Background. Effective measures are needed to prevent methicillin-resistant Staphylococcus aureus (MRSA) skin and soft tissue infections (SSTIs) in high-risk community settings. The study objective was to evaluate the effect of personal hygiene–based strategies on rates of overall SSTI and MRSA SSTI.
Methods. We conducted a prospective, field-based, cluster-randomized trial in US Army Infantry trainees from May 2010 through January 2012. There were 3 study groups with incrementally increased education and hygiene-based interventions: standard (S), enhanced standard (ES), and chlorhexidine (CHG). The primary endpoints were incidence of overall SSTI and MRSA SSTI.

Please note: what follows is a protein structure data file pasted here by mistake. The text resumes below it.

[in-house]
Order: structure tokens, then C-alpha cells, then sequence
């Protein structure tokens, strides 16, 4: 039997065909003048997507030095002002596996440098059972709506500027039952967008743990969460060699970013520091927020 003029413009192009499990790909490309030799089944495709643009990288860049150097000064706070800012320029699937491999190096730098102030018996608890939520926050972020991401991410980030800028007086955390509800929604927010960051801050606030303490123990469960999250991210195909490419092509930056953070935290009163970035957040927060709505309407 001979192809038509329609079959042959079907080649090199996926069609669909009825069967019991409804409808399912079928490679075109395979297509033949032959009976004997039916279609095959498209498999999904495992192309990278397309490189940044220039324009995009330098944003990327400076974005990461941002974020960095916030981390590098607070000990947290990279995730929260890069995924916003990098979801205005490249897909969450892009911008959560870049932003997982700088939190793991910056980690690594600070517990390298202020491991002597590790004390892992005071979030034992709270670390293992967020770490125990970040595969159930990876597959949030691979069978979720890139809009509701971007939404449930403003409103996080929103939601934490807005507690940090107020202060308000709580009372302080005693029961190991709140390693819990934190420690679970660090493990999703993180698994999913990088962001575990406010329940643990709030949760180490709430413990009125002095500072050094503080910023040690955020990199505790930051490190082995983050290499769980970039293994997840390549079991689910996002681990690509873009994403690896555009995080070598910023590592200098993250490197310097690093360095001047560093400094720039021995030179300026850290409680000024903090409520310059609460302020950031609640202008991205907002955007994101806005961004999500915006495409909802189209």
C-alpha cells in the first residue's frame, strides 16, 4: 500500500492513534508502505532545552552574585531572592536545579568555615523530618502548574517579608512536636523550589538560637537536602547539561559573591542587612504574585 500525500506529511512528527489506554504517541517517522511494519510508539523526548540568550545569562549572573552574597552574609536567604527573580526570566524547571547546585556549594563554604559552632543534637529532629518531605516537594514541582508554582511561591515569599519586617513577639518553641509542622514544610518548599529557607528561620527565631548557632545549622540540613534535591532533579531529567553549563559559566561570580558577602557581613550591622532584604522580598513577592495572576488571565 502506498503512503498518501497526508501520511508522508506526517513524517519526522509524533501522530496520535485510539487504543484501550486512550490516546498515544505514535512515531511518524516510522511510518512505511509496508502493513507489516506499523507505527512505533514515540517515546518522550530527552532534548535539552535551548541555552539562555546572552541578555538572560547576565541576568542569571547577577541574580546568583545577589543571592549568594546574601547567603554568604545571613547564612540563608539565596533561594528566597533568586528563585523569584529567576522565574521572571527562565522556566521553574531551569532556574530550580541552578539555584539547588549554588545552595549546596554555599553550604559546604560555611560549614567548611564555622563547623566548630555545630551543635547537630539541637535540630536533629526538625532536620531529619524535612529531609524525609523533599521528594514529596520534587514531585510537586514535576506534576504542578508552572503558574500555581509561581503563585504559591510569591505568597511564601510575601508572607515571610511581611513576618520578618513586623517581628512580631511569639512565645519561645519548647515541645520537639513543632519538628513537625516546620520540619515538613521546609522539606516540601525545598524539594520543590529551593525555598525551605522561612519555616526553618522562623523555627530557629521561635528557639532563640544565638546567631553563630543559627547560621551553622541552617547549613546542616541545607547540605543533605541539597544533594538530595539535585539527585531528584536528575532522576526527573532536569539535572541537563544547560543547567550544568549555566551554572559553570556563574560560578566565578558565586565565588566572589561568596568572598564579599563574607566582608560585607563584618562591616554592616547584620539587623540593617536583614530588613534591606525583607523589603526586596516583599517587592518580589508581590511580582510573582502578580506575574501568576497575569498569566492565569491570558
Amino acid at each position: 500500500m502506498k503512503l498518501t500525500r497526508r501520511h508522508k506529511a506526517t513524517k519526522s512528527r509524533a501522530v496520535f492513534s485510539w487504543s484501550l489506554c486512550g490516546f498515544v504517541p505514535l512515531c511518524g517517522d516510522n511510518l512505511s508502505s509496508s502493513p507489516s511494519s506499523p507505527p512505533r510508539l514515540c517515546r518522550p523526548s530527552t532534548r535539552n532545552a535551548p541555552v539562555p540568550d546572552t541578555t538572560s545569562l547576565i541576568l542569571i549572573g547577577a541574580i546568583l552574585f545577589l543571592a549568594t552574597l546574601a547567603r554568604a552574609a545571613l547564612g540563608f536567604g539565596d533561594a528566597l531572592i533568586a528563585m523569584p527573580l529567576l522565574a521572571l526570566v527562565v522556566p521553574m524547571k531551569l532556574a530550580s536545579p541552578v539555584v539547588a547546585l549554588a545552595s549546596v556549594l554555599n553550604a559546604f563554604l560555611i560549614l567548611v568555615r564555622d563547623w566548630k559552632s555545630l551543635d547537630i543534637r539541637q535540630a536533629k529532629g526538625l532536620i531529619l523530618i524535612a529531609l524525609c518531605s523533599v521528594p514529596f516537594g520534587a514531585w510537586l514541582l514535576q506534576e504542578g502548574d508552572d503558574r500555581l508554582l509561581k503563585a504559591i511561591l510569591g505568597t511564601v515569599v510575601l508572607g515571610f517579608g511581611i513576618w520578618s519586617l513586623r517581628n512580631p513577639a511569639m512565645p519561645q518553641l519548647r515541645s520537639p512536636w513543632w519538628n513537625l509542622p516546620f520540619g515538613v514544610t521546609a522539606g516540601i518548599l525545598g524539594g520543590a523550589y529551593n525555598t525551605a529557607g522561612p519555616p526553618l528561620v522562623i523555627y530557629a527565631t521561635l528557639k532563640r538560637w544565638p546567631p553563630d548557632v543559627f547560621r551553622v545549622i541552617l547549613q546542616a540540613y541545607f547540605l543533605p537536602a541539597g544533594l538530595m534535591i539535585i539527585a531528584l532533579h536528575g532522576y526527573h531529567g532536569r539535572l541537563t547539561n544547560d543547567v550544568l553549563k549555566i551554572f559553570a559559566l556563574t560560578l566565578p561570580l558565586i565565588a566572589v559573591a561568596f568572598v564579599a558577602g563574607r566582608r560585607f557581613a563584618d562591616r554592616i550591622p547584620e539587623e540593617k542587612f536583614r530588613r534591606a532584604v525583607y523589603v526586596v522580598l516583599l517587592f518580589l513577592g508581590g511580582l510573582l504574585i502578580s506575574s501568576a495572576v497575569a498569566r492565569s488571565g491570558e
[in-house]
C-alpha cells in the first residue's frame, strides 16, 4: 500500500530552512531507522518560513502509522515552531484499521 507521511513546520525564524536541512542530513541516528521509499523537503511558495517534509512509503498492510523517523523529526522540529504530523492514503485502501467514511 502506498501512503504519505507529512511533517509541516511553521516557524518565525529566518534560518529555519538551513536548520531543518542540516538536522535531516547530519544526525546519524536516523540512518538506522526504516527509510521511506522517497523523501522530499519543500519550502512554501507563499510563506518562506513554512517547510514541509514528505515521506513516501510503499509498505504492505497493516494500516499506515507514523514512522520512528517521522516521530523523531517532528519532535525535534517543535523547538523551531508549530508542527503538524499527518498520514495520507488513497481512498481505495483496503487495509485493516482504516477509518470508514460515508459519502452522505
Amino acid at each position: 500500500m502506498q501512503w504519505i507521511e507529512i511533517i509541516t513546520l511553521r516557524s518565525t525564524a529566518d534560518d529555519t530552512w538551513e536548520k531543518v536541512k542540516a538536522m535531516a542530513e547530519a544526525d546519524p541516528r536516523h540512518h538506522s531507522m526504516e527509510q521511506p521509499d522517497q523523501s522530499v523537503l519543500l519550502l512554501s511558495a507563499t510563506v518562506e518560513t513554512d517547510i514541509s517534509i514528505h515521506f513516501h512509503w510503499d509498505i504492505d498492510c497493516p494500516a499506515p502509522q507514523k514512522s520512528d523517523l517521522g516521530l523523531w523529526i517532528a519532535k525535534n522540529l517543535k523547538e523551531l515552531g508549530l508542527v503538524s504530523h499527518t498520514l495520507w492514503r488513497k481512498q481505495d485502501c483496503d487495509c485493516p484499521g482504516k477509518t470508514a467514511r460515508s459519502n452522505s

Results. The study included 30 209 trainees constituting 540 platoons (168 S, 192 ES, and 180 CHG). A total of 1203 (4%) participants developed SSTI, 316 (26%) due to MRSA. The overall SSTI rate was 4.15 (95% confidence interval [CI], 3.77–4.58) per 100 person-cycles. SSTI rates by study group were 3.48 (95% CI, 2.87–4.22) for S, 4.18 (95% CI, 3.56–4.90) for ES, and 4.71 (95% CI, 4.03–5.50) for CHG. The MRSA SSTI rate per 100 person-cycles for all groups was 1.10 (95% CI, .91–1.32). MRSA SSTI rates by study group were 1.0 (95% CI, .70–1.42) for S, 1.29 (95% CI, .98–1.71) for ES, and 0.97 (95% CI, .70–1.36) for CHG.
Conclusions. Personal hygiene and education measures, including once-weekly use of chlorhexidine body wash, did not prevent overall SSTI or MRSA SSTI in a high-risk population of military trainees.
Clinical Trials Registration. NCT01105767.